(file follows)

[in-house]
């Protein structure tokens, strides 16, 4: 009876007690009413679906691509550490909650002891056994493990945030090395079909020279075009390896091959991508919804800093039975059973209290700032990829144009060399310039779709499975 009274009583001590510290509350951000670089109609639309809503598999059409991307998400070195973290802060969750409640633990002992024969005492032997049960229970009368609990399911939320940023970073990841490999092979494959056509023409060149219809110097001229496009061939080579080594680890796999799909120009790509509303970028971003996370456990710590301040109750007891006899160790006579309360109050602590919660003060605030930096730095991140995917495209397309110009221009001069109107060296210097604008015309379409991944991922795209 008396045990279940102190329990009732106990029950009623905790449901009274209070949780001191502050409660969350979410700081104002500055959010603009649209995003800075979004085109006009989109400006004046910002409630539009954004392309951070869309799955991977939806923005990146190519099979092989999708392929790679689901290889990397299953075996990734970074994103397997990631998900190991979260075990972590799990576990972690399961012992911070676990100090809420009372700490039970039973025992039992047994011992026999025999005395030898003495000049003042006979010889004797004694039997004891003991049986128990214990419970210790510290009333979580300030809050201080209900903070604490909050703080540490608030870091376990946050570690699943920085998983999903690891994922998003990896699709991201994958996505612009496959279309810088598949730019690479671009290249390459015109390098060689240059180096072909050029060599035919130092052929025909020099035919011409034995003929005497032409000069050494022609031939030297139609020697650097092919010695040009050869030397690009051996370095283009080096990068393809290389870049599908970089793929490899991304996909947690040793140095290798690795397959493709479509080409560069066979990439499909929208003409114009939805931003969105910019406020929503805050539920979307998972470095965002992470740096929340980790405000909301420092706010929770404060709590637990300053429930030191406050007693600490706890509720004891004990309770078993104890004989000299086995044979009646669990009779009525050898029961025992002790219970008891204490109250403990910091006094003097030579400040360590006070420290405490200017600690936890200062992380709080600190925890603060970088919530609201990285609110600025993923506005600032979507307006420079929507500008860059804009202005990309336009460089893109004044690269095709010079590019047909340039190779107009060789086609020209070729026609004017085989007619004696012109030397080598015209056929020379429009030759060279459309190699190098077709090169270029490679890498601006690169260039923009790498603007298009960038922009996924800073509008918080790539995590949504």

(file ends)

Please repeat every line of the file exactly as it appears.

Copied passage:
[in-house]
């Protein structure tokens, strides 16, 4: 009876007690009413679906691509550490909650002891056994493990945030090395079909020279075009390896091959991508919804800093039975059973209290700032990829144009060399310039779709499975 009274009583001590510290509350951000670089109609639309809503598999059409991307998400070195973290802060969750409640633990002992024969005492032997049960229970009368609990399911939320940023970073990841490999092979494959056509023409060149219809110097001229496009061939080579080594680890796999799909120009790509509303970028971003996370456990710590301040109750007891006899160790006579309360109050602590919660003060605030930096730095991140995917495209397309110009221009001069109107060296210097604008015309379409991944991922795209 008396045990279940102190329990009732106990029950009623905790449901009274209070949780001191502050409660969350979410700081104002500055959010603009649209995003800075979004085109006009989109400006004046910002409630539009954004392309951070869309799955991977939806923005990146190519099979092989999708392929790679689901290889990397299953075996990734970074994103397997990631998900190991979260075990972590799990576990972690399961012992911070676990100090809420009372700490039970039973025992039992047994011992026999025999005395030898003495000049003042006979010889004797004694039997004891003991049986128990214990419970210790510290009333979580300030809050201080209900903070604490909050703080540490608030870091376990946050570690699943920085998983999903690891994922998003990896699709991201994958996505612009496959279309810088598949730019690479671009290249390459015109390098060689240059180096072909050029060599035919130092052929025909020099035919011409034995003929005497032409000069050494022609031939030297139609020697650097092919010695040009050869030397690009051996370095283009080096990068393809290389870049599908970089793929490899991304996909947690040793140095290798690795397959493709479509080409560069066979990439499909929208003409114009939805931003969105910019406020929503805050539920979307998972470095965002992470740096929340980790405000909301420092706010929770404060709590637990300053429930030191406050007693600490706890509720004891004990309770078993104890004989000299086995044979009646669990009779009525050898029961025992002790219970008891204490109250403990910091006094003097030579400040360590006070420290405490200017600690936890200062992380709080600190925890603060970088919530609201990285609110600025993923506005600032979507307006420079929507500008860059804009202005990309336009460089893109004044690269095709010079590019047909340039190779107009060789086609020209070729026609004017085989007619004696012109030397080598015209056929020379429009030759060279459309190699190098077709090169270029490679890498601006690169260039923009790498603007298009960038922009996924800073509008918080790539995590949504």